Visitors were offered a chance to visit stands dedicated to the operational, technical and logistical components of the Italian Air Force, to experience the thrill of flight on the many simulators that were made available to the public and watch historic and current aircraft both on the ground and in the air. Many of those aircraft were flying again in Italy the first time after many years, bringing back memories from former members of the service and also allowing younger generation to see some of the aircraft that made the history of aviation in action.
One of the highlights of the static exhibitions was the “Campo 100”, a dedicated informational itinerary with living life-size dioramas representing the deeds of men and women of the Aeronautica Militare, from its birth to the present. Preserved static aircraft were positioned in an area of four hectares, recreating many scenarios from the history of the service in a path that ideally connected the past, the present and the future of the ItAF.
Each day, the flight displays were divided in a morning and an afternoon programme. The morning one featured displays of historic aircraft from all eras, as well as mixed formation of current and historic aircraft, while the afternoon featured more warbirds; the Legend formation; the 100 formation; a parade with all current assed of the ItAF and, obviously, the solo displays of the Reparto Sperimentale Volo along with the display of the Frecce Tricolori.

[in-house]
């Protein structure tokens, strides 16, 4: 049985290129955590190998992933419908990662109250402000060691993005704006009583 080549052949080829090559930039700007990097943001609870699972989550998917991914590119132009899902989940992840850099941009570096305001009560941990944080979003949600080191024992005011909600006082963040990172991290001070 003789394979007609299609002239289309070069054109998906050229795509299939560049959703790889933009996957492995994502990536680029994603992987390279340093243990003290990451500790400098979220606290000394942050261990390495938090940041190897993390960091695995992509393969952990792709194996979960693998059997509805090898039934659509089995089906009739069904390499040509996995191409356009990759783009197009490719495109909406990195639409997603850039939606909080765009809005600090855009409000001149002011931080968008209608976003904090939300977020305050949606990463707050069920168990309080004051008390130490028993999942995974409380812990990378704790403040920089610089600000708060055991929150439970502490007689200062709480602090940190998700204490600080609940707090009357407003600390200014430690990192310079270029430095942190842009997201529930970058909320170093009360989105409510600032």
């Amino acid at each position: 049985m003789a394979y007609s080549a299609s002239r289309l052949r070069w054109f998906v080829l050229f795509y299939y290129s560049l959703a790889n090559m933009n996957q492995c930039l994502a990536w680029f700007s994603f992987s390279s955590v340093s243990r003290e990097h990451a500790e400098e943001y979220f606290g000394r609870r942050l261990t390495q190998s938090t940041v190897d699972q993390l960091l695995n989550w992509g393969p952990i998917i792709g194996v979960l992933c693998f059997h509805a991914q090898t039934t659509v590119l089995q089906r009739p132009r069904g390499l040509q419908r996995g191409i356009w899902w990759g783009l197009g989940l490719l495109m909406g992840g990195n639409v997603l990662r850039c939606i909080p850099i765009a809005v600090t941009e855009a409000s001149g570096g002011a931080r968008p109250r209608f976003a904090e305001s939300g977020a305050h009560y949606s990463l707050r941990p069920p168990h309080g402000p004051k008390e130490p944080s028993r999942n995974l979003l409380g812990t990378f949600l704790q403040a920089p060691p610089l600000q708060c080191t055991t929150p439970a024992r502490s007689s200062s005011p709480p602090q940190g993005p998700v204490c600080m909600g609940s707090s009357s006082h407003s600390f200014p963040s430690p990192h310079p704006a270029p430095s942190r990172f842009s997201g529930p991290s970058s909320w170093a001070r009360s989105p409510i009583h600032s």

Among the most awaited guests of the airshow were three aircraft that really made the history of the Aeronautica Militare: the Caproni Ca.3 bomber replica, the world’s only airworthy WW1 bomber; the recently restored Fiat G.91R, an all Italian light tactical aircraft which also served with the Frecce Tricolori; and the TF-104G of Starfighters Aerospace, a former Italian aircraft that was brought from the U.S. for the special occasion. Unfortunately, the latter did not fly on Saturday (although it did on Friday and Saturday), leaving disappointed many spectators who had travelled to Pratica di Mare mainly to see the F-104 perform again in Italy some 19 years since last time.